SOUTH BEND, Ind. — The mind reels with the possibilities.
In 134 years of football, Notre Dame has produced 104 consensus All-Americans and seven Heisman Trophy winners. What if these newly unleashed name, image and likeness branding opportunities had existed for all of them?
Who would have been the most marketable, assuming a level playing field and social-
media accounts available to all?
It’s hard to conjure a more dashing spokesman-athlete than Paul Hornung. If the Golden Boy could win the Heisman on a 2-8 team in 1956, just imagine the crowd he could have drawn for an appearance at the local Studebaker showroom.
Four decades earlier, George Gipp might not have had to spend so much time in South Bend pool halls had he been able to cash in on his fame. Instead of having to claim that he was “the finest freelance gambler ever to attend Notre Dame,” his smiling visage could have graced billboards for DraftKings.
Joe Montana was years from morphing into Super Joe, but his rise from seventh-string afterthought as a freshman from Monongahela, Pennsylvania, to the unlikely leader of a national championship outfit in 1977 might have brought him out of his shell to do some shilling for a fledgling pizza joint called Barnaby’s.
Clearly, there’s no shortage of marketable personalities who have passed through campus. All would be justified in wondering if they were born ahead of their time, at least in terms of the marketing machine that whirred to life on July 1.
Thirteen states now have laws on the books that lay out at least some sort of NIL guidelines, and five more will by New Year’s Day 2022.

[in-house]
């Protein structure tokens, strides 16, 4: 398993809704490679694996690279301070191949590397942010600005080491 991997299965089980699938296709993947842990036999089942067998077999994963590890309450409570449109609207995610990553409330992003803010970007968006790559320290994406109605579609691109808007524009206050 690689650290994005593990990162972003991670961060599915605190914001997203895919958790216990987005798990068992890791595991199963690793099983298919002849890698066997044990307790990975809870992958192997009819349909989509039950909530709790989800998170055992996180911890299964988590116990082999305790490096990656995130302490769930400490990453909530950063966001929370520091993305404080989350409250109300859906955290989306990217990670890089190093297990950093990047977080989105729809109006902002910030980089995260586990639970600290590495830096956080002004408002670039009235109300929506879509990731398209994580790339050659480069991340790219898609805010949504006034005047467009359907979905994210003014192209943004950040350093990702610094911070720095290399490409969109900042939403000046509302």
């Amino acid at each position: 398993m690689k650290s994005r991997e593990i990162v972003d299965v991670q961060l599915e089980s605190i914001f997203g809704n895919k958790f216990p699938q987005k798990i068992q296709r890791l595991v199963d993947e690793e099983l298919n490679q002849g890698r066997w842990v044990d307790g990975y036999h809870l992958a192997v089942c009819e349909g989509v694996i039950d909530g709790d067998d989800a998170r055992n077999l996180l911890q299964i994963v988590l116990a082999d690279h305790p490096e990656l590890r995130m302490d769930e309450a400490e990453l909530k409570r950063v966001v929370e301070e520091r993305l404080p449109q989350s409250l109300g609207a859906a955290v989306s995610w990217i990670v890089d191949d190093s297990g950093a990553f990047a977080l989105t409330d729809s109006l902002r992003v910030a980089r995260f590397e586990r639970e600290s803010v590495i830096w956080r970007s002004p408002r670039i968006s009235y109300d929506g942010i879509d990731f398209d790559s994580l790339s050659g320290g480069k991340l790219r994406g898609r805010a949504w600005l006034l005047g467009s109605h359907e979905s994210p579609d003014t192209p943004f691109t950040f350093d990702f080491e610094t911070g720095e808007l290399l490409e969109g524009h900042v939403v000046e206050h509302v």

There will be no NCAA clearinghouse for NIL opportunities. In states without formal legislation, it will be left up to the individual schools and their student-athletes to determine what is appropriate.
Which Golden Domer would have had the most earning potential? For Jonathan A. Jensen, a Notre Dame graduate and assistant professor of sport marketing at North Carolina, the answer is clear.
It’s Raghib “Rocket” Ismail, who starred for the Irish from 1988-90 and was a 2019 inductee to the College Football Hall of Fame.
“‘Rocket’ hit the scene immediately,” Jensen said. “He caught a touchdown pass in the national title game as a freshman, won a national title as a freshman and then — bam! — right out of the gate, sophomore year, No. 1 vs. No. 2, at Michigan, returns two kickoffs for touchdowns.”
His speed was captivating enough. Add in all the other attributes, including a powerhouse program under Lou Holtz that went 33-4 with Ismail on the roster, and it’s hard to think of any company that wouldn’t have wanted to be associated with Ismail.
“He had built up enough equity in his first (13) games that I think the sky would have been the limit for him in 1990,” Jensen said. “Notre Dame contended for the national title in all three of his years.
”Then he had the nickname, he had the performances, he was very outgoing. He had a big personality.”
Notre Dame’s status as a national program figures to boost the earning potential of its modern generation of student-athletes. This week Mission BBQ became the official sponsor of the Notre Dame offensive line, all 17 of the big hungries.
The reputation of the Mendoza College of Business, where student entrepreneurship dovetails nicely with the sudden need to boost individual profiles throughout the region, should only strengthen a multiyear recruiting resurgence under Brian Kelly.
Group licensing is the “low-hanging fruit,” Jensen said, for all Power Five programs that seek to spread the wealth already flowing freely from video games, apparel sales and the game-worn memorabilia market.
In time we’ll find out which modern Irish stars might transcend a crowded NIL marketplace, but it’s hard to imagine another ”Rocket” launching anytime soon.